Bill: “I think about it every September 11th. I think about sometimes why they picked that particular date. And we all know 9-1-1, the emergency call. I mean, I think that’s what Bin Laden had in mind at the time. I think that’s one of the reasons why he did it that particular day, 9/11. So thinking about 9/11, being a firefighter, 9-1-1, I think about it all the time. ”

I remember watching CNN’s coverage of the attacks, and when it first happened, there were cameras in that newsroom and one of the producers said something like, “Do you guys realize what today is? It’s 9-1-1.”

RG: “How are you doing with this particular year, being the tenth anniversary?”

Bill: “I was happy this year because we finally got Bin Laden.” Then he stops talking again.

RG: “We’re in Foxboro right now. And we’re a couple of miles from the memorial up by the Public Safety Building. And there’s a piece of girder there, like you said, that’s all you saw for the longest time…”

Bill: “There were so many of those there. I mean, they were kept — Every time we moved a piece of debris, they had to bring a crane in and lift one of those out. They were welded together. It was so time consuming. I don’t know how long it actually took to clean, about eight months or so…

RG: “Have you seen the memorial?”

Bill: “Well, I stopped by there once probably a couple weeks ago when they were building it. And just seeing that girder brought back a lot of memories. Some were good. Some were good that I was there helping. But others were bad because of the incident itself. I think every American wants to try to forget about it right now. And I know it’s an anniversary. But it’s good to remember the fallen victims of the tragedy. And that’s what my heart — my prayers will be on right now, the families of the tragedy. It’s good to — Like, for the memorial that’s good because it will be there for always, and the kids of our kids will understand what Americans did go through on that particular day when they hear 9/11. ”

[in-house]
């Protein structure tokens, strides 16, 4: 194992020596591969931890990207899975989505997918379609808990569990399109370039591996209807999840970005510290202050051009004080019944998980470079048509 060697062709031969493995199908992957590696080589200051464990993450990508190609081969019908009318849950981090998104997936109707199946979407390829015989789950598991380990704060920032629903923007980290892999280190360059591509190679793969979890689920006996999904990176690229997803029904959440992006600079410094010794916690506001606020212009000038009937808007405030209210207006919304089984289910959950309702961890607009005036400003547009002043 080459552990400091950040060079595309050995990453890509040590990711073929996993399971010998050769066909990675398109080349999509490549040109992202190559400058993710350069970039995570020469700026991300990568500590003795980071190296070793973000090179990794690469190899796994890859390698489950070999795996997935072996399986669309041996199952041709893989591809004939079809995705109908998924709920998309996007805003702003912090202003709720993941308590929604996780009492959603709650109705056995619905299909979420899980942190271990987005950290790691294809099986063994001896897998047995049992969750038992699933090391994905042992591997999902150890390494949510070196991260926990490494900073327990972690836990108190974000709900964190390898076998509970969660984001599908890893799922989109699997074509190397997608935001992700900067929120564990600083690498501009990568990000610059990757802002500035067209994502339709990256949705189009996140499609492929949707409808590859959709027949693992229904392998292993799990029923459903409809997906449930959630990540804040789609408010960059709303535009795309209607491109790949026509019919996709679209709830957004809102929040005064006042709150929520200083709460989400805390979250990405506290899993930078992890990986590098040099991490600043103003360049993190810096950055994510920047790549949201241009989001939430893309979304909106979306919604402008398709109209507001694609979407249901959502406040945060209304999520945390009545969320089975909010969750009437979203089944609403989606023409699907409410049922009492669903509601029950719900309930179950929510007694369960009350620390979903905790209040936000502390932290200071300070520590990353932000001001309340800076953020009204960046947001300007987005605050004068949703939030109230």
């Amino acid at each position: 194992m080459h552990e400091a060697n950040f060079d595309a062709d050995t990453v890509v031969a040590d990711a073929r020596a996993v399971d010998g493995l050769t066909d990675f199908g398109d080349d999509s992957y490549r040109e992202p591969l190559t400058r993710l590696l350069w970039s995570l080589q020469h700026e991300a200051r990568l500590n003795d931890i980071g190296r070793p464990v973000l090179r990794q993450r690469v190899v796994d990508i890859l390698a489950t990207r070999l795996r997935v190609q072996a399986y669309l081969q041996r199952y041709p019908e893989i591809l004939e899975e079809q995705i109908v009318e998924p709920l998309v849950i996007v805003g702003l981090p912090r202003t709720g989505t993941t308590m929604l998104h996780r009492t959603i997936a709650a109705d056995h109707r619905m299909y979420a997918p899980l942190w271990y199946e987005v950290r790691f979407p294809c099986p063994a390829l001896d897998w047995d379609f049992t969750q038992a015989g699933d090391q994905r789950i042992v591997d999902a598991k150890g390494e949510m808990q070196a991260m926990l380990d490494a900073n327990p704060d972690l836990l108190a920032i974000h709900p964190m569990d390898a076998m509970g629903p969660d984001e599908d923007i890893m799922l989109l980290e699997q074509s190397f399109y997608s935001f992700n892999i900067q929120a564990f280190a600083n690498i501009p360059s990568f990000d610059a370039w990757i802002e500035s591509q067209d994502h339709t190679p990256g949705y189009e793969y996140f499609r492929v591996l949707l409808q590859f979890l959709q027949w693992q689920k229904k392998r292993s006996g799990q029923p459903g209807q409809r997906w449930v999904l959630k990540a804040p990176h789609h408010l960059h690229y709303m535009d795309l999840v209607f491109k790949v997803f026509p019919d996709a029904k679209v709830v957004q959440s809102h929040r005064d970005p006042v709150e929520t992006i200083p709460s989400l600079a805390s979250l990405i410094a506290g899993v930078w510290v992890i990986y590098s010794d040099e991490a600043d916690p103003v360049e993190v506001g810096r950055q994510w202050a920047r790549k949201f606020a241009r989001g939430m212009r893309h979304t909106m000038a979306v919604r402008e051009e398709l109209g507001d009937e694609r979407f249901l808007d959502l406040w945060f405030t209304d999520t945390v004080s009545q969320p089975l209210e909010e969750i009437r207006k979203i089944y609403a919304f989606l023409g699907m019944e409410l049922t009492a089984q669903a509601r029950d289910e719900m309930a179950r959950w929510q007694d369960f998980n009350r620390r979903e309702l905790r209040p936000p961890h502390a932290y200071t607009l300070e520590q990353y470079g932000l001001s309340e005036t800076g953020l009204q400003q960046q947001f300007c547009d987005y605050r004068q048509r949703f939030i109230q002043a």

He continues, “And things like that are very horrific that happened to our country, people don’t — you always want to make sure that the people who come after us are aware of what our generation went through as far as making so they have all the freedom now and things like that…”

He’s lost in the memories again, but recovers quickly. “I’m proud to be an American. I would do it again, and like I said, if I could, I would reenlist and go do anything that my country asked me to do, So that’s the way I feel. That’s the way I am. It’s because of the people like me who’ve been through — you know, that are true Americans and people like yourself who really care about what happened — You went down to 9/11 because you cared. You’re American. But that’s why our country is so strong, because people like that exist in this country… like the song goes, you’re proud to be an American.”

A week later, Bill attended the dedication of the 9/11 memorial here in Foxboro, and ended up speaking with a Mansfield firefighter who was also at Ground Zero. The two talked and shared the stories only those who have been to that hell can understand.

As Bill walked over to the monument, I shook his hand again. But in our short time together, I realize I know something about Bill that he doesn’t — he’s a hero. Bill doesn’t think of himself like that, he was just doing a job that had to be done, he says. But this good man is one of so many that when the call came, he answered it, as so many others did as well.

God bless him, God bless all the responders, God bless America, and may we never forget the events of September 11, 2001.